Clutching their No. 5 jerseys and holding color photos at the ready, fans waited in line at the Hilton in Pikesville to see Mr. Oriole himself, former third baseman Brooks Robinson, signing autographs as he continues a recovery from a two-week stint in the hospital that ended April 15.
At the Charm City Heroes event, where dozens of Baltimore sports stars were signing memorabilia Saturday, Robinson was in good spirits. He greeted some of the same fans who sent him hundreds of get- well cards and letters of support while he was hospitalized for an infection at Greater Baltimore Medical Center.
Friday was "the first time I've been out since I got home from the hospital a little over a week ago," Robinson said. "I'm getting stronger every day."
The day before he was supposed to undergo routine surgery in March, Robinson developed a fever and infection and was taken to GBMC, according to a statement he released shortly after being admitted. Robinson was also treated for prostate cancer in 2009, and announced that he remains cancer-free.
Terri Hett, 52, received a peck on the cheek from the legendary third baseman before walking away with Robinson's signature on a bright-red baseball bat. Robinson's career spanned her childhood: She began watching him play for the Orioles when she was 4 years old, and Robinson's retirement in 1977 coincided with the year she graduated from high school.
"He was my childhood hero. Brooks was my guy, growing up as a kid with my dad," said Hett, who sent Robinson a letter of support when he was in the hospital. "You kind of take those moments for granted, and things change."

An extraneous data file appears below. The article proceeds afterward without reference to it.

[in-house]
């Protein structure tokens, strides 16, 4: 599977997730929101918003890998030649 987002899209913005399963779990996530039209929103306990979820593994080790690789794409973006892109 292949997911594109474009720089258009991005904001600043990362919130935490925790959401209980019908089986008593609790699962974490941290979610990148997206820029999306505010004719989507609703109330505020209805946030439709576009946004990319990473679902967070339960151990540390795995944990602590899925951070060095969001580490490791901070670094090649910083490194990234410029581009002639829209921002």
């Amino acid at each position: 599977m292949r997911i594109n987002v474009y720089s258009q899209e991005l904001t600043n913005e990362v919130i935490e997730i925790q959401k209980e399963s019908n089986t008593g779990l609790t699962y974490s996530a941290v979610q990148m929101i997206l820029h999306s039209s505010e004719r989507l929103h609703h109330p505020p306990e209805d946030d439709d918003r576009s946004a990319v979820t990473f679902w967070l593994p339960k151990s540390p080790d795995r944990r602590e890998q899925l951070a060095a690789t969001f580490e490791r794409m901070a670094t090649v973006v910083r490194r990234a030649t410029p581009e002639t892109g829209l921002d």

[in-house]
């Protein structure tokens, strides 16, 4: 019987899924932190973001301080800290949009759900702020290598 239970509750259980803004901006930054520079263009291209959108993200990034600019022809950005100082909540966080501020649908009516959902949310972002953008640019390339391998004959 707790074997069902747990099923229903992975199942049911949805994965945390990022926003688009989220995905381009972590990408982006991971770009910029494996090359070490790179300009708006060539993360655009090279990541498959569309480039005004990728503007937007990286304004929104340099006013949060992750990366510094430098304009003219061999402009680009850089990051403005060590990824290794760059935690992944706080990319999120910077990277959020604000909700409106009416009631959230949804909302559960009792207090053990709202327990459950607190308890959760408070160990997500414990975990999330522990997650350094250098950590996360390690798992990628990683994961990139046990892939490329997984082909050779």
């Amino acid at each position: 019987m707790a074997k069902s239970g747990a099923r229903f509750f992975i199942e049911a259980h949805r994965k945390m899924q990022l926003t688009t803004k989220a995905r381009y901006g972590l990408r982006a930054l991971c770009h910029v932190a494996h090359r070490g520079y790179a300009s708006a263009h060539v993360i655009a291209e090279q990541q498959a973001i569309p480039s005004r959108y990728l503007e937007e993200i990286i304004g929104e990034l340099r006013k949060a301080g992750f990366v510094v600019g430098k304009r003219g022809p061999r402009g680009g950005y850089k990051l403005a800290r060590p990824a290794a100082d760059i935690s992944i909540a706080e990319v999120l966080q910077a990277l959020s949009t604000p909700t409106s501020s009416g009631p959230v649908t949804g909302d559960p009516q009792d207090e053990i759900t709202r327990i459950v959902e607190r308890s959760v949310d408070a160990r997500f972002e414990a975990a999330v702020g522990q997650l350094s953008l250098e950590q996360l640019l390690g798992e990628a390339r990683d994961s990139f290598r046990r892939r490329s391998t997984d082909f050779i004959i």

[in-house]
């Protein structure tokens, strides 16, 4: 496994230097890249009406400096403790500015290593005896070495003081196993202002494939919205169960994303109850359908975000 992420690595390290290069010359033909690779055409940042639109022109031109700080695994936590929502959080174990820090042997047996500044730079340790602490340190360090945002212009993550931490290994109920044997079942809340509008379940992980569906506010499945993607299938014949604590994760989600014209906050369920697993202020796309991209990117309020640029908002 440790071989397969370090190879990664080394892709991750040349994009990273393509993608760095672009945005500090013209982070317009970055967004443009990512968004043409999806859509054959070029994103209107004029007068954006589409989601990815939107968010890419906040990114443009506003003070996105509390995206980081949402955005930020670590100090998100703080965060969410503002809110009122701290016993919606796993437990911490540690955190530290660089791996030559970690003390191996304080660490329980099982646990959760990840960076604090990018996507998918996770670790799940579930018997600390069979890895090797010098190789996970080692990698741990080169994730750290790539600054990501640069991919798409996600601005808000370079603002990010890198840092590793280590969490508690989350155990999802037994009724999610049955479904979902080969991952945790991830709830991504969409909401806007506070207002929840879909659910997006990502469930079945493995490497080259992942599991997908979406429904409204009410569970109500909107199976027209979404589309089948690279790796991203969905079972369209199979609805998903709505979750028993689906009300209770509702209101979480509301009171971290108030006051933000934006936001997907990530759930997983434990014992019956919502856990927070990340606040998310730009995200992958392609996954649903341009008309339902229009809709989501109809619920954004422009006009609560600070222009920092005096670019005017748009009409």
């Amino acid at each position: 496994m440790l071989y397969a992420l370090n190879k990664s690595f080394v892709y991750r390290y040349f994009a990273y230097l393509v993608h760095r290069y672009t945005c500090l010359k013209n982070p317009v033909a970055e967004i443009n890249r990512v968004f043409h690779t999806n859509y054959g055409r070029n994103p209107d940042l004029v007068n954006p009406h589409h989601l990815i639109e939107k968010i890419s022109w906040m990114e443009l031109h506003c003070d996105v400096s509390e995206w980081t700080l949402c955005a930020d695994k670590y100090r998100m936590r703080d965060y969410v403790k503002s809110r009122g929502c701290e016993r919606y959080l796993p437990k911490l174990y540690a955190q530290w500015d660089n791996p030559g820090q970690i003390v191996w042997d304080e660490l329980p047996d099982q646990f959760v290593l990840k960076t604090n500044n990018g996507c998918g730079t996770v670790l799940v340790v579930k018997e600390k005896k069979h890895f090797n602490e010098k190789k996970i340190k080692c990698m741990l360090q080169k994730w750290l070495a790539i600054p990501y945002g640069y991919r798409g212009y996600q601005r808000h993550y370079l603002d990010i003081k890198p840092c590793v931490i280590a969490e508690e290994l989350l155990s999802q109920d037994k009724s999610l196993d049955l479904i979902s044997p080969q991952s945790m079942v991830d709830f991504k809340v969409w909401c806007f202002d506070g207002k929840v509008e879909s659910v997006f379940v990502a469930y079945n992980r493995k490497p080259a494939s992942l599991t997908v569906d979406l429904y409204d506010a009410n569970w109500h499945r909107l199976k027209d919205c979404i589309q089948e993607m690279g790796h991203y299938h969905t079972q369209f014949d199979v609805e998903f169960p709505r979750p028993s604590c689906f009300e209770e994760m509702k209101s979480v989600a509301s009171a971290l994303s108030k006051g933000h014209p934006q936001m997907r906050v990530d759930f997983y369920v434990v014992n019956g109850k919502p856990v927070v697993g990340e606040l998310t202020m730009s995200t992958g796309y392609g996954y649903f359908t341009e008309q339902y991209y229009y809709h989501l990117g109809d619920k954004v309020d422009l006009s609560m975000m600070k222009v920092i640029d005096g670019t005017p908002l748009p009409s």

Greg Rogers, 53, got the chance to introduce Robinson to his son — whom he named after the Orioles player. Brooks Rogers, 18, said he played baseball growing up, also as a third baseman.
"He was my hero growing up as a kid, so I named [my son] after my hero," said Greg Rogers, of Glenwood. "He was the best at his position and a great hitter and a wonderful person."
The father and son even had a custom No. 5 jersey made with "Brooks" on the back instead of the standard "B. Robinson," which Robinson signed for them Saturday.
Many players of Robinson's era stayed with the same team for their entire careers, which made fans more devoted to them, Greg Rogers said. Growing up in Maryland, he said, he watched Robinson "all through my lifetime." Robinson played 23 seasons for the Orioles.
"His era was huge. We're still following his career," said Rogers, who works for the Howard County Board of Education. "Now, players move so often, it's hard to follow them."
Jason Campbell, 31, is too young to have watched Robinson play. But he, too, learned to love Robinson through his father, and said the very first baseball he owned was signed by Robinson.
"He's Mr. Oriole," said Campbell, who works in retail and lives in Hagerstown. "He was the face of the franchise until Cal [Ripken Jr.] came."
Robinson's daughter, Diana Farley, and his young grandson, Grant, stood behind Robinson as he signed autographs. Grant also plays baseball as a third baseman and said he got a kick out of all the fans lining up to see his grandfather, known as "Poppy" in the family.
"Everybody loves him so much," Diana Farley said. "We're just glad he's out of the hospital."
Fans line up for autographs from Brooks Robinson after hospital release
At Pikesville event, 'Mr. Oriole' says he's 'getting stronger every day'
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